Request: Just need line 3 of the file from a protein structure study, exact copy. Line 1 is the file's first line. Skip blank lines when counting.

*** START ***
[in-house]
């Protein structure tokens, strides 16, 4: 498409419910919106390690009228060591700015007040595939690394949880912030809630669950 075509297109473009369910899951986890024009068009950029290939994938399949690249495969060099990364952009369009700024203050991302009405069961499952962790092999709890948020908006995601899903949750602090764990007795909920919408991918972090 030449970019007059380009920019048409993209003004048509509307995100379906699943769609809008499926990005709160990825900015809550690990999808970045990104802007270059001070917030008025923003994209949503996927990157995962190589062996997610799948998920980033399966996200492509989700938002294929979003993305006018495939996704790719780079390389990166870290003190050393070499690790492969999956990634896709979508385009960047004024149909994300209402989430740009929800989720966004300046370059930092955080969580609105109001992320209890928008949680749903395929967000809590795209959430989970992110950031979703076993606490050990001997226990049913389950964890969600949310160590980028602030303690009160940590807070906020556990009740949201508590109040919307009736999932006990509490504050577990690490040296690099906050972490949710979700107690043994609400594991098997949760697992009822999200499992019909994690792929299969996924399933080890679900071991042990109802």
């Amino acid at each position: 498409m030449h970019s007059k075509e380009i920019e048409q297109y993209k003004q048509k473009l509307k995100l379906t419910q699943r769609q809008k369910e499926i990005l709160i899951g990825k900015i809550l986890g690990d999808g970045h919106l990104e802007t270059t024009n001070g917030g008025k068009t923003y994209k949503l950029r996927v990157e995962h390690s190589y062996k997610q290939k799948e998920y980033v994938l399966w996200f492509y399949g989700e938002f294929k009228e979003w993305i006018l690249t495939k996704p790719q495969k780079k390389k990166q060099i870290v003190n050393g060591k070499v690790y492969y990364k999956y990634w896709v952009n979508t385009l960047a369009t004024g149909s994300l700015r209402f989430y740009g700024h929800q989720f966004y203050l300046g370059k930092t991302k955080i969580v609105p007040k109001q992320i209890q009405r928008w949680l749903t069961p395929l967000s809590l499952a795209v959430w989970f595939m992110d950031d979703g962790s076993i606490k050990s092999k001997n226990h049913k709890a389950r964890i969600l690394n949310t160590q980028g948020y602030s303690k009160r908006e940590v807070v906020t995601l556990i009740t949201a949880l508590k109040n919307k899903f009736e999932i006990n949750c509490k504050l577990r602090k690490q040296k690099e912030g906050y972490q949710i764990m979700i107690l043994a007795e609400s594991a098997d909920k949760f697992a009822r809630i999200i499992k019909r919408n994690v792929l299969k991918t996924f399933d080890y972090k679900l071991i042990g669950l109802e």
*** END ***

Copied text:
């Amino acid at each position: 498409m030449h970019s007059k075509e380009i920019e048409q297109y993209k003004q048509k473009l509307k995100l379906t419910q699943r769609q809008k369910e499926i990005l709160i899951g990825k900015i809550l986890g690990d999808g970045h919106l990104e802007t270059t024009n001070g917030g008025k068009t923003y994209k949503l950029r996927v990157e995962h390690s190589y062996k997610q290939k799948e998920y980033v994938l399966w996200f492509y399949g989700e938002f294929k009228e979003w993305i006018l690249t495939k996704p790719q495969k780079k390389k990166q060099i870290v003190n050393g060591k070499v690790y492969y990364k999956y990634w896709v952009n979508t385009l960047a369009t004024g149909s994300l700015r209402f989430y740009g700024h929800q989720f966004y203050l300046g370059k930092t991302k955080i969580v609105p007040k109001q992320i209890q009405r928008w949680l749903t069961p395929l967000s809590l499952a795209v959430w989970f595939m992110d950031d979703g962790s076993i606490k050990s092999k001997n226990h049913k709890a389950r964890i969600l690394n949310t160590q980028g948020y602030s303690k009160r908006e940590v807070v906020t995601l556990i009740t949201a949880l508590k109040n919307k899903f009736e999932i006990n949750c509490k504050l577990r602090k690490q040296k690099e912030g906050y972490q949710i764990m979700i107690l043994a007795e609400s594991a098997d909920k949760f697992a009822r809630i999200i499992k019909r919408n994690v792929l299969k991918t996924f399933d080890y972090k679900l071991i042990g669950l109802e």